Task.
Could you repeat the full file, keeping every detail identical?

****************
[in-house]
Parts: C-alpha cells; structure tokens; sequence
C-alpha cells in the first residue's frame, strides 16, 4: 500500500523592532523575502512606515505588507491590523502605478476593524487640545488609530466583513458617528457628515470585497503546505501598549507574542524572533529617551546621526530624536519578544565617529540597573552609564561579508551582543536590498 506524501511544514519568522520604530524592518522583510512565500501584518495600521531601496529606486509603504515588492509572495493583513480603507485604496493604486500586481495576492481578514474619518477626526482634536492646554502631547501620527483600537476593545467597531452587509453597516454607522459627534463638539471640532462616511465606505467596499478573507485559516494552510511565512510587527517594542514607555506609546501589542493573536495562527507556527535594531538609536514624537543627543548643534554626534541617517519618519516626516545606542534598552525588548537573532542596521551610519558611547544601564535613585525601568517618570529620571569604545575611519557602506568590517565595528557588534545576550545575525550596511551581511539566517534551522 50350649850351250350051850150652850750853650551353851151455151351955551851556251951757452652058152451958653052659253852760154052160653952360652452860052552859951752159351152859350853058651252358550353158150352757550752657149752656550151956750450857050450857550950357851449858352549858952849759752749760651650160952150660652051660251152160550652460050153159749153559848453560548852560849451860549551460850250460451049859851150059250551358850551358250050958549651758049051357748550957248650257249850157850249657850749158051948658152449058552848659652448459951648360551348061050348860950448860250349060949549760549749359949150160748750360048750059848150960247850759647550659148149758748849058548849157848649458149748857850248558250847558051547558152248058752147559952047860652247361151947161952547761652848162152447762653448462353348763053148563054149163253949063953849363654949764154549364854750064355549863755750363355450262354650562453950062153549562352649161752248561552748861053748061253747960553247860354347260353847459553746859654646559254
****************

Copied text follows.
[in-house]
Parts: C-alpha cells; structure tokens; sequence
C-alpha cells in the first residue's frame, strides 16, 4: 500500500523592532523575502512606515505588507491590523502605478476593524487640545488609530466583513458617528457628515470585497503546505501598549507574542524572533529617551546621526530624536519578544565617529540597573552609564561579508551582543536590498 506524501511544514519568522520604530524592518522583510512565500501584518495600521531601496529606486509603504515588492509572495493583513480603507485604496493604486500586481495576492481578514474619518477626526482634536492646554502631547501620527483600537476593545467597531452587509453597516454607522459627534463638539471640532462616511465606505467596499478573507485559516494552510511565512510587527517594542514607555506609546501589542493573536495562527507556527535594531538609536514624537543627543548643534554626534541617517519618519516626516545606542534598552525588548537573532542596521551610519558611547544601564535613585525601568517618570529620571569604545575611519557602506568590517565595528557588534545576550545575525550596511551581511539566517534551522 50350649850351250350051850150652850750853650551353851151455151351955551851556251951757452652058152451958653052659253852760154052160653952360652452860052552859951752159351152859350853058651252358550353158150352757550752657149752656550151956750450857050450857550950357851449858352549858952849759752749760651650160952150660652051660251152160550652460050153159749153559848453560548852560849451860549551460850250460451049859851150059250551358850551358250050958549651758049051357748550957248650257249850157850249657850749158051948658152449058552848659652448459951648360551348061050348860950448860250349060949549760549749359949150160748750360048750059848150960247850759647550659148149758748849058548849157848649458149748857850248558250847558051547558152248058752147559952047860652247361151947161952547761652848162152447762653448462353348763053148563054149163253949063953849363654949764154549364854750064355549863755750363355450262354650562453950062153549562352649161752248561552748861053748061253747960553247860354347260353847459553746859654646559254